In re Beach First National Bancshares, No. 11-2019
Decided: December 28, 2012
This matter arose out of an action brought by the trustee in bankruptcy of Beach First National Bancshares, Inc. (the “Trustee” and “Bancshares,” respectively) against the former directors and officers of Bancshares (the “Directors”), who also all formerly served as the officers and directors of Bancshares’ wholly owned subsidiary, First National Bank of Myrtle Beach, SC (the “Bank”). After the U.S. Office of the Comptroller of Currency (the “OCC”) closed the Bank in 2010 and named the Federal Deposit Insurance Corporation (the “FDIC”) as the Bank’s receiver and liquidated all of the Bank’s assets, Bancshares filed for bankruptcy under Chapter 7. The Trustee subsequently filed claims against the Directors for breach of fiduciary duty and negligence in their capacity as the officers and directors of Bancshares. The District Court for the District of South Carolina determined that the Trustee lacked standing to bring this action and granted the Directors’ motion to dismiss. The Trustee then appealed to the Fourth Circuit.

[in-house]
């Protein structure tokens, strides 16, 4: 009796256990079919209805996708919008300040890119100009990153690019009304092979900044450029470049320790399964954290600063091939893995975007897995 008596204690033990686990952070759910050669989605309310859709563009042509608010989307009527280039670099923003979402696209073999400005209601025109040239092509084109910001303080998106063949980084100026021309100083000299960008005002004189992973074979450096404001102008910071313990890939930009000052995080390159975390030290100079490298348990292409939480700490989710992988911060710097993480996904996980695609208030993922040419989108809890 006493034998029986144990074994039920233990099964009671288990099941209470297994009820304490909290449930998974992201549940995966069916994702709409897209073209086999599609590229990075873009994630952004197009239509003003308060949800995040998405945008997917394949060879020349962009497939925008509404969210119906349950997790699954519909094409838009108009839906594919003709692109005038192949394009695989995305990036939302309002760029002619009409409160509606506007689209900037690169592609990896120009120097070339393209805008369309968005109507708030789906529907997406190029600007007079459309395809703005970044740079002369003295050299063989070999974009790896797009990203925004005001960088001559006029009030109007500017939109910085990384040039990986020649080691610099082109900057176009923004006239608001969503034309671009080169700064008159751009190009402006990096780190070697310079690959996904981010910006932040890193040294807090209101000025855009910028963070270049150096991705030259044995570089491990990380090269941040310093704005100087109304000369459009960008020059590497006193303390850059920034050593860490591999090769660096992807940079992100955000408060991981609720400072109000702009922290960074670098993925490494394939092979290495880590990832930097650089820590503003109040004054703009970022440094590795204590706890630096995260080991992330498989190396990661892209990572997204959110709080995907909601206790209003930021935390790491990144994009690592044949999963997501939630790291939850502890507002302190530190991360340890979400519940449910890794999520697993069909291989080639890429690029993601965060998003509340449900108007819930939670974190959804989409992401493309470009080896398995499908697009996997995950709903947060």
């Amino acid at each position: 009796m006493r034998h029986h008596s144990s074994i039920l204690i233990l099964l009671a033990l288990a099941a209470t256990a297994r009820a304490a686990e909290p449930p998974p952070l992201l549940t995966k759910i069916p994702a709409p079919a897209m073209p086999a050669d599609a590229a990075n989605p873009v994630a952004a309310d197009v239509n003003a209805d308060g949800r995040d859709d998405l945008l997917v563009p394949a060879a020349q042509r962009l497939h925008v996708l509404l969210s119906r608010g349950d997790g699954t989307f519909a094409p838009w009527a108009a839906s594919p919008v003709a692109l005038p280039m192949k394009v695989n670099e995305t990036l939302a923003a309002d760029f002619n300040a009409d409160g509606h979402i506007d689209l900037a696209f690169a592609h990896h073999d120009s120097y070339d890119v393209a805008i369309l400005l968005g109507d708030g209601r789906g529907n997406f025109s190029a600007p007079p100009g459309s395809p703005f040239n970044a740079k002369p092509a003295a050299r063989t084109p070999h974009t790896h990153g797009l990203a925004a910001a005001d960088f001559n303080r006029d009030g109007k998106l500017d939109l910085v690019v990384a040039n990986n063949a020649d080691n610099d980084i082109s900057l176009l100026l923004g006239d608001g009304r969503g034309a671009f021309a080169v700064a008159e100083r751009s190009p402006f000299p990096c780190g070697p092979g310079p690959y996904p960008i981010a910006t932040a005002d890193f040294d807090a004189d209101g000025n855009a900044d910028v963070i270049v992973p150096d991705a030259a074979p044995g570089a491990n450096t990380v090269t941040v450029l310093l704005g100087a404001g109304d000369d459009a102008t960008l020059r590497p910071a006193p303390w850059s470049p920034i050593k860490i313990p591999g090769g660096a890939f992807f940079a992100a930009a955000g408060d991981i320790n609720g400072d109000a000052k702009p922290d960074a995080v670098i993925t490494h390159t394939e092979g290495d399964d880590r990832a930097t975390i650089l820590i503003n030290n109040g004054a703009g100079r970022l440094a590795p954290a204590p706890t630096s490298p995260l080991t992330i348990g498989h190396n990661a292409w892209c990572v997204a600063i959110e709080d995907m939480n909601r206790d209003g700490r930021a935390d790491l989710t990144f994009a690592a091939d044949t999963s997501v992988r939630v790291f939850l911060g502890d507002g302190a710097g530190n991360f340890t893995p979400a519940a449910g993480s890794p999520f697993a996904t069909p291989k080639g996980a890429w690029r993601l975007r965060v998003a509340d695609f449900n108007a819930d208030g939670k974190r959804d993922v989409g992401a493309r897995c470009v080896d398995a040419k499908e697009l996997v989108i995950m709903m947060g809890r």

On appeal, the Fourth Circuit applied South Carolina law to address the Trustee’s claims supporting her argument that the district court erred in granting the Directors’ motion to dismiss. The Trustee first argued “that she did not plead derivative claims against the Directors, but instead asserted direct claims that do not fall within the purview of the FDIC.” After initially recognizing that “[a] trustee in bankruptcy succeeds to all rights of the debtor, including the right to assert any causes of action belonging to the debtor,” the court determined that the “Trustee has the authority to assert any cause of action that Bancshares could have brought in its own right,” including “the right to assert derivatives claims of Bancshares (as the Bank’s sole shareholder) against the Directors in their capacity as officers and directors of the Bank.” However, because the Financial Institutions Reform, Recovery and Enforcement Act of 1989 (“FIRREA”) provides that “the FDIC, when appointed receiver of a bank, succeeds to ‘all rights, titles, powers, and privileges of the insured depository institution, and of any stockholder … of such institution …,” and because the court determined that “[t]he actual basis of liability the Trustee pled against the Directors … flows only from the duties the Directors may have violated in their operation and management of the Bank,” it found that “the Trustee has not pled a harm or an act that occurred at the Bancshares (parent) level that did not simultaneously and primarily occur at the Bank (subsidiary) level.” Therefore, the court determined that “the Trustee has pled mainly claims deriving from defalcations at the Bank level, not a distinct and separate harm specific to Bancshares at the holding company level,” and as such “the Trustee lacked standing to pursue the derivative claims under FIRREA as the right to pursue such claims belongs to the FDIC.”